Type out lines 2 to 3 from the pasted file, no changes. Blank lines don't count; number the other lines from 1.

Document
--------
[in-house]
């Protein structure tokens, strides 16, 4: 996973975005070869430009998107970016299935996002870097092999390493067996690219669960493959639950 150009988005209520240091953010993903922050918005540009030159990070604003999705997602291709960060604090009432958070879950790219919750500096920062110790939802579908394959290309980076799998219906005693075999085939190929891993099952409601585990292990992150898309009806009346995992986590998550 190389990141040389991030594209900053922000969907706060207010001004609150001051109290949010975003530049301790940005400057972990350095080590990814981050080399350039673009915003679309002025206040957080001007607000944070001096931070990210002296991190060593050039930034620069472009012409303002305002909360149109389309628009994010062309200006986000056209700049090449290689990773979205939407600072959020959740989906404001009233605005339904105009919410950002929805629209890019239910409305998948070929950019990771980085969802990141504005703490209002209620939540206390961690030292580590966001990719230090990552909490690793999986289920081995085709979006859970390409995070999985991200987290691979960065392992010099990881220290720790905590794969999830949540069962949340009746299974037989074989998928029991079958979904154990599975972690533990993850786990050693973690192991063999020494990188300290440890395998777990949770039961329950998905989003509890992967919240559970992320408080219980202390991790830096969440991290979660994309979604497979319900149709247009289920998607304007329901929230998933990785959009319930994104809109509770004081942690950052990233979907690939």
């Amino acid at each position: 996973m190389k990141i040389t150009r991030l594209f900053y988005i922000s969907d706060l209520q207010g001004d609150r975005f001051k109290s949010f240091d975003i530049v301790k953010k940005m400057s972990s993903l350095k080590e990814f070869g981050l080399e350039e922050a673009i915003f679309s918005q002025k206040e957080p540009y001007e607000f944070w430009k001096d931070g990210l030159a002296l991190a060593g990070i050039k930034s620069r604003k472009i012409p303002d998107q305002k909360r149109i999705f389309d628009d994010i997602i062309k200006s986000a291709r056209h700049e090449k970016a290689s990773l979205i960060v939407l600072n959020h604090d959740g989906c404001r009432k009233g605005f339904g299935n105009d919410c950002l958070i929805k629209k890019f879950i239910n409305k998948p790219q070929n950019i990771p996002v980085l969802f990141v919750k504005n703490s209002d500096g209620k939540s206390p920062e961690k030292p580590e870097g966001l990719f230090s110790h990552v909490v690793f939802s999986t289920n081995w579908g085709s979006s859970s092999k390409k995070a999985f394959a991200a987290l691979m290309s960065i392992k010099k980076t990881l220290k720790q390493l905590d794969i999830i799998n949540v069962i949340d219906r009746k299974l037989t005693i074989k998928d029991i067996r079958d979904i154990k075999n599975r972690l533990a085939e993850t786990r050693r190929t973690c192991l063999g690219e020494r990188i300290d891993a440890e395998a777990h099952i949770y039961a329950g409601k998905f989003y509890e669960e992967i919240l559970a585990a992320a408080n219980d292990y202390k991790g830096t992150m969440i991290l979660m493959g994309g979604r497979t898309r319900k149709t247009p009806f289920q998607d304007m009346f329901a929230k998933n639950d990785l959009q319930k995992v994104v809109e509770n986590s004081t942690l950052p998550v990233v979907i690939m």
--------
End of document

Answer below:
């Protein structure tokens, strides 16, 4: 996973975005070869430009998107970016299935996002870097092999390493067996690219669960493959639950 150009988005209520240091953010993903922050918005540009030159990070604003999705997602291709960060604090009432958070879950790219919750500096920062110790939802579908394959290309980076799998219906005693075999085939190929891993099952409601585990292990992150898309009806009346995992986590998550 190389990141040389991030594209900053922000969907706060207010001004609150001051109290949010975003530049301790940005400057972990350095080590990814981050080399350039673009915003679309002025206040957080001007607000944070001096931070990210002296991190060593050039930034620069472009012409303002305002909360149109389309628009994010062309200006986000056209700049090449290689990773979205939407600072959020959740989906404001009233605005339904105009919410950002929805629209890019239910409305998948070929950019990771980085969802990141504005703490209002209620939540206390961690030292580590966001990719230090990552909490690793999986289920081995085709979006859970390409995070999985991200987290691979960065392992010099990881220290720790905590794969999830949540069962949340009746299974037989074989998928029991079958979904154990599975972690533990993850786990050693973690192991063999020494990188300290440890395998777990949770039961329950998905989003509890992967919240559970992320408080219980202390991790830096969440991290979660994309979604497979319900149709247009289920998607304007329901929230998933990785959009319930994104809109509770004081942690950052990233979907690939």
């Amino acid at each position: 996973m190389k990141i040389t150009r991030l594209f900053y988005i922000s969907d706060l209520q207010g001004d609150r975005f001051k109290s949010f240091d975003i530049v301790k953010k940005m400057s972990s993903l350095k080590e990814f070869g981050l080399e350039e922050a673009i915003f679309s918005q002025k206040e957080p540009y001007e607000f944070w430009k001096d931070g990210l030159a002296l991190a060593g990070i050039k930034s620069r604003k472009i012409p303002d998107q305002k909360r149109i999705f389309d628009d994010i997602i062309k200006s986000a291709r056209h700049e090449k970016a290689s990773l979205i960060v939407l600072n959020h604090d959740g989906c404001r009432k009233g605005f339904g299935n105009d919410c950002l958070i929805k629209k890019f879950i239910n409305k998948p790219q070929n950019i990771p996002v980085l969802f990141v919750k504005n703490s209002d500096g209620k939540s206390p920062e961690k030292p580590e870097g966001l990719f230090s110790h990552v909490v690793f939802s999986t289920n081995w579908g085709s979006s859970s092999k390409k995070a999985f394959a991200a987290l691979m290309s960065i392992k010099k980076t990881l220290k720790q390493l905590d794969i999830i799998n949540v069962i949340d219906r009746k299974l037989t005693i074989k998928d029991i067996r079958d979904i154990k075999n599975r972690l533990a085939e993850t786990r050693r190929t973690c192991l063999g690219e020494r990188i300290d891993a440890e395998a777990h099952i949770y039961a329950g409601k998905f989003y509890e669960e992967i919240l559970a585990a992320a408080n219980d292990y202390k991790g830096t992150m969440i991290l979660m493959g994309g979604r497979t898309r319900k149709t247009p009806f289920q998607d304007m009346f329901a929230k998933n639950d990785l959009q319930k995992v994104v809109e509770n986590s004081t942690l950052p998550v990233v979907i690939m």